Design Trust launches online festival to highlight “creative women with purpose”

The Make a Difference festival will showcase women from across the design industry, with the intention of demystifying what they do, why they do it, and how.

The Design Trust, a social enterprise concerned with the professional development of creatives, will soon launch a new online festival dedicated to creative women.

Make a Difference will highlight “creative women with purpose”, according to the organisation, focusing on those who are “on a mission to make the world a better, kinder or more sustainable place”.

The festival is a response to the newfound struggles faced by creatives in the wake of the coronavirus crisis, Design Trust director Patricia van den Akker tells Design Week. Working from home, struggling to get freelance work, and cancelled trade events have all served to disrupt creatives’ operations, she says.

With no definitive end in sight, van den Akker admits that the next few months will be “very unpredictable”. The aim of the festival then is to get people thinking more about their “big picture”, rather than “trying to control the current situation”.

Sarah Corbett, founder of Craftivist Collective

“Women tend to undervalue themselves”

The achieve this, the team has invited a series of creative women from across the design industry to share stories, information and lessons from their respective practices.

“Some creatives are great visionaries but then struggle to turn that into a reality,” she says. “Others might be very good in the nitty gritty to-do-list for tomorrow but can’t work out their bigger vision.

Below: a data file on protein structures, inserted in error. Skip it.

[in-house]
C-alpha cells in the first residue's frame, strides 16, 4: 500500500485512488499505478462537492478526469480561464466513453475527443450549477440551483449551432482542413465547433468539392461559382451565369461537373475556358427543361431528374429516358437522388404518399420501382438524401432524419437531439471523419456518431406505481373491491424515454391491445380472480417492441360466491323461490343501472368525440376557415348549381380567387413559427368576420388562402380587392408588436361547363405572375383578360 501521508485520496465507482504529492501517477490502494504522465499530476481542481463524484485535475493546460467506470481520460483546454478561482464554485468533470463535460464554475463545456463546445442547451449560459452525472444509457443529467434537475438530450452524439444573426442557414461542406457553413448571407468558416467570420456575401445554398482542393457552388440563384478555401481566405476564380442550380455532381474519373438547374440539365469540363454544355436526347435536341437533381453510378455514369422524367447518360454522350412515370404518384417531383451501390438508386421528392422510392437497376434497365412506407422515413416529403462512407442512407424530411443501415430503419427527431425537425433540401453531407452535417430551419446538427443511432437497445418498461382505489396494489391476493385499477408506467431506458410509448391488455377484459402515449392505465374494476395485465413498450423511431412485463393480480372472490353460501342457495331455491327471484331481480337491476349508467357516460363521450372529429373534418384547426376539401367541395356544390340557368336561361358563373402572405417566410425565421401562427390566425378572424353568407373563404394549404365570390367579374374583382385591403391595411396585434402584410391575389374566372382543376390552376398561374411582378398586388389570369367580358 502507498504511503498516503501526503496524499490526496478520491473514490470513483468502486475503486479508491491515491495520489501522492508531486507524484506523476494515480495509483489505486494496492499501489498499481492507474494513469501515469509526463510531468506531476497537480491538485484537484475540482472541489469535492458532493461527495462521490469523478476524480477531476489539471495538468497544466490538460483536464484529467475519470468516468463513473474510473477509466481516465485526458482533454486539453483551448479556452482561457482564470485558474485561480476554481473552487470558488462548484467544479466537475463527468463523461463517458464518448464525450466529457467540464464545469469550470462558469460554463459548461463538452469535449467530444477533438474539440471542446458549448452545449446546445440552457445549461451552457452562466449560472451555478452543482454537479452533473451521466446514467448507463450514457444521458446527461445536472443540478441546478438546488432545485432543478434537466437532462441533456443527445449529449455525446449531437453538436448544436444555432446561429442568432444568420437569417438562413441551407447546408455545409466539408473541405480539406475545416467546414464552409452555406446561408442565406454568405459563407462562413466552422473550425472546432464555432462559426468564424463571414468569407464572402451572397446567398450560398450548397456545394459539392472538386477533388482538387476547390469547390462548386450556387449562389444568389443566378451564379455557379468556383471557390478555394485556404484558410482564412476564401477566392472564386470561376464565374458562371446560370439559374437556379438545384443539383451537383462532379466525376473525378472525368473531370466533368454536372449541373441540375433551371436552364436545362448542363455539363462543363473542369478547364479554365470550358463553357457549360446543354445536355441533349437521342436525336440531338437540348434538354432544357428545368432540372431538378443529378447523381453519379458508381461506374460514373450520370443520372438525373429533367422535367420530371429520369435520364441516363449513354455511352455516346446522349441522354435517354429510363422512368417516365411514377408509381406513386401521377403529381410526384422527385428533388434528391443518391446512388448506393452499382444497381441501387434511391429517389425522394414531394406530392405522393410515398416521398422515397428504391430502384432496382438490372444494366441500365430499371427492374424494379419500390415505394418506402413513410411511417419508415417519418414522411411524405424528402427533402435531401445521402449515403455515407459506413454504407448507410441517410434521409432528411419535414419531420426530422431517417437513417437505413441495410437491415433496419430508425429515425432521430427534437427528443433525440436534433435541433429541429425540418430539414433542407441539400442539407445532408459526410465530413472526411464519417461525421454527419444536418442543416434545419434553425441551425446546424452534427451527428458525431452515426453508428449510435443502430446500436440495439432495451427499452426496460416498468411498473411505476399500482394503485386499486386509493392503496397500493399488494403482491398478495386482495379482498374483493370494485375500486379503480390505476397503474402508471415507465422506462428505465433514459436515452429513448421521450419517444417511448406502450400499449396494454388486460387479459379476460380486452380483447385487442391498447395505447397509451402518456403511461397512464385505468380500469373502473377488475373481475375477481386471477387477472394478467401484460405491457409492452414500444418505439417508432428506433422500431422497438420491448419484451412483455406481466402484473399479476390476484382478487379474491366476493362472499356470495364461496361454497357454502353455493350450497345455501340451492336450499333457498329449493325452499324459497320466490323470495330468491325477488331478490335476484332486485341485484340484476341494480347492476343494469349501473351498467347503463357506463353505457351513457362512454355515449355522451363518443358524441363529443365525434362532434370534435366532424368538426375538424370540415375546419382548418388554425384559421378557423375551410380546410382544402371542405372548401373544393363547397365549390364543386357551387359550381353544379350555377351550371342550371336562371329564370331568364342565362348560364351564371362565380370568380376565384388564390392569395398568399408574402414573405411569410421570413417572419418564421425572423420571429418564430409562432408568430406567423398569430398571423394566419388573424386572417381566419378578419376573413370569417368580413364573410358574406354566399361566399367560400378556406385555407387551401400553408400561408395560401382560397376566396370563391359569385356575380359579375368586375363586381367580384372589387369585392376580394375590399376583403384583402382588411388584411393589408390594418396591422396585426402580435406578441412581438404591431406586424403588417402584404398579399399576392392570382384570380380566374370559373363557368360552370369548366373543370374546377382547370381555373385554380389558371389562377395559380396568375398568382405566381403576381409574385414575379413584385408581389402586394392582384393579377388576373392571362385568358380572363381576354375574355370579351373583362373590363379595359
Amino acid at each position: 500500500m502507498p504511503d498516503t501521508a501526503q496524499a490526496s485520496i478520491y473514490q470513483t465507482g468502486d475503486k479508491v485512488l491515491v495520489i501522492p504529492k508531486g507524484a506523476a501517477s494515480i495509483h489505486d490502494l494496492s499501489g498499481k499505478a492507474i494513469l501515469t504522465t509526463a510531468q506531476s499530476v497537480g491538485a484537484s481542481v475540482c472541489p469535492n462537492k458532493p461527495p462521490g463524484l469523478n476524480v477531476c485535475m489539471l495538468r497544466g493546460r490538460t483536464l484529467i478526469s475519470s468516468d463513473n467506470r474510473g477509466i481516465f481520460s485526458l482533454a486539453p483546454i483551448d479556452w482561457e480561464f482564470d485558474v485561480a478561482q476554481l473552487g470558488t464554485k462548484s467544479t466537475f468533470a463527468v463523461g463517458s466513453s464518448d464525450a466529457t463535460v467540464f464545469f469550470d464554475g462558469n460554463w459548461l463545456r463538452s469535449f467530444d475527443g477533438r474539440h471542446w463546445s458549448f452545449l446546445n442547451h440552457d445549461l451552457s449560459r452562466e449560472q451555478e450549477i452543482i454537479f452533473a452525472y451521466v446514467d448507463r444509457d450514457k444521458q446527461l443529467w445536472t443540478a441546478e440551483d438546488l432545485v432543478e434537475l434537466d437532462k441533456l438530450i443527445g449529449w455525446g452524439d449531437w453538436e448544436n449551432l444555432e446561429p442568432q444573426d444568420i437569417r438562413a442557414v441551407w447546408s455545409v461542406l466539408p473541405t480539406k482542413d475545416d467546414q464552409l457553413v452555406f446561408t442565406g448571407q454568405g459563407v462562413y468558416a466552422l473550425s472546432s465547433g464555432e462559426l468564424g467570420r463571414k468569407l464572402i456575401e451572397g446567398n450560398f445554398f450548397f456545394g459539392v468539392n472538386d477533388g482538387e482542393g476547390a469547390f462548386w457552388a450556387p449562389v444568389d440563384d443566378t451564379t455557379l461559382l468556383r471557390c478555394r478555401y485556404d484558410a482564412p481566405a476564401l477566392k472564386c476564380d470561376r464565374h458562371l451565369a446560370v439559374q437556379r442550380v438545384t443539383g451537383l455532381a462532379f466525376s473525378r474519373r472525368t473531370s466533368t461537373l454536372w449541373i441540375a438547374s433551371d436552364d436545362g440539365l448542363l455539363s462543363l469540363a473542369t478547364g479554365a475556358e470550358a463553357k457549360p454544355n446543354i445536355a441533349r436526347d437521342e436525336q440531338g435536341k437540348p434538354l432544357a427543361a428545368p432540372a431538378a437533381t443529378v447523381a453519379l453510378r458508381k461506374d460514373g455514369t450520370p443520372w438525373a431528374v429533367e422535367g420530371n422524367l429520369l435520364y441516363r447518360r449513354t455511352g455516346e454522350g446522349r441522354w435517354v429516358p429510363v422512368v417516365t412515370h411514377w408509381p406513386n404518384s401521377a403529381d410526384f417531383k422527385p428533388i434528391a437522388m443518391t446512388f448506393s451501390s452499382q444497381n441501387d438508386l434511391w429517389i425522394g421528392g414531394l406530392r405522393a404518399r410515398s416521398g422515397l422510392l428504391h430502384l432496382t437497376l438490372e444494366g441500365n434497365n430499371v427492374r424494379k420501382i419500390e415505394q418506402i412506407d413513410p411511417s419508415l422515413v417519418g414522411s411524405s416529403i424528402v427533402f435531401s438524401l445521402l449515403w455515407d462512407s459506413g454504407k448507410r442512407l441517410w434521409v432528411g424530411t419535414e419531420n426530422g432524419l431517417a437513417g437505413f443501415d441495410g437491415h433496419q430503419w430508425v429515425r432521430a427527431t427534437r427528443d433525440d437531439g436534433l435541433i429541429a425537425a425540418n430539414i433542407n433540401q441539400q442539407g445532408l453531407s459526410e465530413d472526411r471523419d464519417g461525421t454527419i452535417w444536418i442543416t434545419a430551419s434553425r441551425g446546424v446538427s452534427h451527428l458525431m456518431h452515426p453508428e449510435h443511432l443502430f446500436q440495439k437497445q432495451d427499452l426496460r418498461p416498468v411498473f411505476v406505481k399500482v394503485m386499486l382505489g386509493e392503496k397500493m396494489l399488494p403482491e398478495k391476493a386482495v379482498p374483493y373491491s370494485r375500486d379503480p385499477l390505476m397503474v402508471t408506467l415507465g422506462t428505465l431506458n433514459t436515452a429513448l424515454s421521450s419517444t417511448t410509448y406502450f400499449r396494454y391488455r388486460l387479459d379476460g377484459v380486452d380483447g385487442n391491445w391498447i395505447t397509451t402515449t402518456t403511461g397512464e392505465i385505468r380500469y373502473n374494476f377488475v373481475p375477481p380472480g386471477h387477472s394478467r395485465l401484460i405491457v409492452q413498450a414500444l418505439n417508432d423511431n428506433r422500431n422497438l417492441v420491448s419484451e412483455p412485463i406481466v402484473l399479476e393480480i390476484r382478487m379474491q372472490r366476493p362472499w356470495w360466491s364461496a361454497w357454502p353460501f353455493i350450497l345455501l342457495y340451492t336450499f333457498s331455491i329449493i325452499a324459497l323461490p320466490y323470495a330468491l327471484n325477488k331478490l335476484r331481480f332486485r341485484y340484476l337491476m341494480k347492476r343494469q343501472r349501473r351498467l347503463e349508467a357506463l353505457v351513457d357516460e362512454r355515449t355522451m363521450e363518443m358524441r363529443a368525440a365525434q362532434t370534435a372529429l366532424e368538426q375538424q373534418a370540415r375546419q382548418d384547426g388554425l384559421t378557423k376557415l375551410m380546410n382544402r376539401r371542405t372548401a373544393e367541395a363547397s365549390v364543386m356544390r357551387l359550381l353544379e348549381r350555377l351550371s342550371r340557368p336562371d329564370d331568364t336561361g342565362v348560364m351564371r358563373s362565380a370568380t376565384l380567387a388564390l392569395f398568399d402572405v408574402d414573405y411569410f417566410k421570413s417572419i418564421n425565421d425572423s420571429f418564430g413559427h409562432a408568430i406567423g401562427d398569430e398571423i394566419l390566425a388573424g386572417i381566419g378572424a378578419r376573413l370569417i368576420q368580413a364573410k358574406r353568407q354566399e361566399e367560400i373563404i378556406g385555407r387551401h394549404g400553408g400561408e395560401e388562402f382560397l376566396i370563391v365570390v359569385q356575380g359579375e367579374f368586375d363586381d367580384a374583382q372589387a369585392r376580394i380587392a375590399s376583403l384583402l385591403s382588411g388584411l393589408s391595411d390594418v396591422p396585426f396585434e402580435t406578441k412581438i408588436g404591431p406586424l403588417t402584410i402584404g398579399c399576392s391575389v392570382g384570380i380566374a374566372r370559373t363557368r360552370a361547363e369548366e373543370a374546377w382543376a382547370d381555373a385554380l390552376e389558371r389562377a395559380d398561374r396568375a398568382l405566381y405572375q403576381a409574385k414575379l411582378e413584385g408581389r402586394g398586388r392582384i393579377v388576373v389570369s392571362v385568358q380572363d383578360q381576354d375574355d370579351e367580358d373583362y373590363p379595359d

“We wanted to bring the big picture and the day-to-day reality together as part of the festival.”

As to why van den Akker and team have chosen to focus on women in particular, she says: “Unfortunately, the reality is that women tend to undervalue themselves and feel less confident using their voice or taking the lead to create bigger businesses and campaigns.”

Having successful women share their experiences, van den Akker hopes, will help others who are understandably feeling somewhat lost amid the pandemic and provide positive role models for those who need it.

Janine Vangool, designer, editor and publisher at Uppercase magazine

Festival highlights

There are several interviews which promise to be particularly engaging for audiences, she says. Some will focus on how creatives can use their craft politically, such as the session dedicated to Sarah Corbett, founder of Craftivist Collective, an organisation dedicated to “gentle protests” involving craftwork.

Of Corbett, van den Akker says: “Sarah is a quiet and gentle person, but very determined and clear on how to achieve change through dialogue rather than confrontation.”

Elsewhere, interviews will highlight the medium of creativity itself and how women got to where they were. One example of this will likely be van den Akker’s conversation with Janine Vangool. As the designer, editor and publisher by the bi-monthly magazine Uppercase, she says Vangool will provide insight into how creatives can have a “thriving, 21st century” print-based business.

Meanwhile others will look to community, like that with Sarah Hamilton, the founder of the Just A Card campaign, which looks to impress on the public the important of shopping with small independent designers.

“Starting with why”

Across the month of the festival, van den Akker will interview 10 women in total via Zoom. Each hour-long session will be broadcast live, so that “festival goers” will be able to ask questions, but will also be recorded and uploaded to the Design Trust’s online platform.

The format of the interviews will be particularly important to the festival’s aim, she says, since each conversation will “start with why”. The ultimate aim in each case will be to work through why each woman does what she does, what they actually do and how they get it done.


For more information about the Make a Difference festival or to buy tickets, head to the Design Trust website.

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